It is indeed surprising to realize that a new generation of researchers has grown up believing that doing research online has always been the status quo. This new breed of graduate students have been fortunate in accessing a considerable amount of background research, and data from literally anywhere—through the internet—thus, granting them access to libraries and institutions around the globe, as well as to online research journals. This has led to the launch of a new tool called the Emerging Source Citation Index (ESCI).
Brief History of ESCI
The late Dr. Eugene Garfield created the “Web of Science”, and was the first to pioneer citation indexing in academia. He published an article about the concept of citation indexing in 1955, then later created the first index in 1964. Eventually, Garfield’s “Science Citation Index”, the first of its kind, became known as the “Web of Knowledge”, and then the “Web of Science”. The origins of ESCI, the most current iteration of the online source citation indices, emerged from the Web of Knowledge.
Beginning as an online subscription citation service for sciences and social sciences, the Web of Science was originally designed by the Institute for Scientific Information (ISI), founded by Eugene Garfield. The Web of Science was retooled as ESCI by Clarivate Analytics, and re-launched in 2017. Clarivate Analytics is an independent company that once served as the science business end of Thompson-Reuters, who first purchased the original platform from ISI in 1992.
New Points of Expansion
Accessible through the Web of Science, ESCI is subscription-based and includes all academic fields. It also includes peer-reviewed journals that must pass an initial editorial evaluation and selection process in order to be considered for inclusion. Over 35,000 journals have now been archived, and are currently accessible to researchers. The release of a ten-year archive has also been planned for 2017. An author’s “H-index” can be highlighted with this index as it measures citation impact.
Impact of ESCI
Access to research data, the use of it, and the ownership of that data has become increasingly important. The creation of data has also exploded, and the mass of “big data” being continually churned out requires proper curation so that it can be quickly used online. Online source indices encompass a variety of issues, such as competition between academics, funding, the linkage of research projects, greater potential for thorough results, and discoveries, and addressing private sector, public themes, and government policy across key platforms. Discovering meaningful connections between past and present research, collaborators and funding, and the impact of research is essential today.
The following example of what one may consider a potential paradigm shift in citation indexing and the accessibility of research results and electronic sources will provide full clarity to the nature of change in online research. It is sometimes common to hear at conferences, or through personal experience, about examples where researchers never once “emigrated” to an archaic (traditional) context (a library, or a printed journal or book). In other words, one hundred percent of both the research and writing took place in their own office (or home), and not, in any traditional research environment.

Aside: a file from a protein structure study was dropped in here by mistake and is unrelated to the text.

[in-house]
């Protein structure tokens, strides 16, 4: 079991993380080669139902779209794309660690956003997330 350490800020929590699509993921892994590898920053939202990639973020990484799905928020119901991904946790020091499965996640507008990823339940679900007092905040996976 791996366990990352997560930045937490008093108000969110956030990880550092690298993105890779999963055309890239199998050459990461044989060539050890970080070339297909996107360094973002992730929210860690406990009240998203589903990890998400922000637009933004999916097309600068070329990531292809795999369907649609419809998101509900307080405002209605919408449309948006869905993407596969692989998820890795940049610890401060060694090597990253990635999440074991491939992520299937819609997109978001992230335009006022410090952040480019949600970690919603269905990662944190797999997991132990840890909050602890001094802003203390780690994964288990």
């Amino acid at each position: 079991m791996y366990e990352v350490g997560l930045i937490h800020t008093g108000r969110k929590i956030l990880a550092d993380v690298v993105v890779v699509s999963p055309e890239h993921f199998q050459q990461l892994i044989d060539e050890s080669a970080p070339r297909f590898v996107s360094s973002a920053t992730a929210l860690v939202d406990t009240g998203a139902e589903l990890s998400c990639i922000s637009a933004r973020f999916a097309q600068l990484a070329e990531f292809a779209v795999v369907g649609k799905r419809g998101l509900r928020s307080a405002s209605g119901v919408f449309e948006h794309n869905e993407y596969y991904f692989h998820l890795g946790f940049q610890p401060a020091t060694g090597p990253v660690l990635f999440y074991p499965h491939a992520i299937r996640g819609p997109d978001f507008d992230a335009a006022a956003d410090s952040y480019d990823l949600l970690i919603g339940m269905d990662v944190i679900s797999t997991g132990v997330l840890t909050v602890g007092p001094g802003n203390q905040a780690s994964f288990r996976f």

Even gray literature or other documents are now electronic, and if they are not searchable online since they exist electronically somewhere, they can still be easily obtained through a few email requests. This amazing process is proof positive that the world of academic and scientific citation indexing and accessibility has changed in a way that has streamlined how research is now done.
Academia, particularly the sciences, must rise to the challenge of integrating new ideas to push the boundaries of knowledge in the pursuit of new discoveries and paradigms; the rapid dissemination, integration, and access to every field of academic research should dovetail to produce new ideas and allow more rapid consumption of masses of data. Ideally, this should lead to new—and faster—advances, in the resolution of grand problems (e.g., climate change; curing various cancers; transnational refugee crises; “pandemic” global mental illness/depression), and linking them to even grander questions (e.g., advancing human health, and socio-economic progress; human cognitive evolution). The accessibility, and organization of this mass of information, has now been rendered more comprehensible, in this new iteration (ESCI) of the online source citation search and recovery process. Clarivate Analytics highlights that we must learn from history, as it is essential to understand the past—since it informs the future.
- Bauman, Z., 2006. Liquid Fear. Polity Press, Cambridge.
- Becher, T., Trowler, P.R., 2001. Academic Tribes and Territories: Intellectual Enquiry and the Culture of Disciplines (2nd). The Society for Research into Higher Education & Open University Press, Buckingham, UK.
- Hunt, F., Thornsbury, S., 2014. Facilitating transdisciplinary research in an evolving approach to science. Open Journal of Social Sciences, 2, 1-12.
- Jahn, T., 2008. Transdisciplinarity in the practice of research. http://www.isoe.de/uploads/media/jahn-transdisciplinarity-2008.pdf
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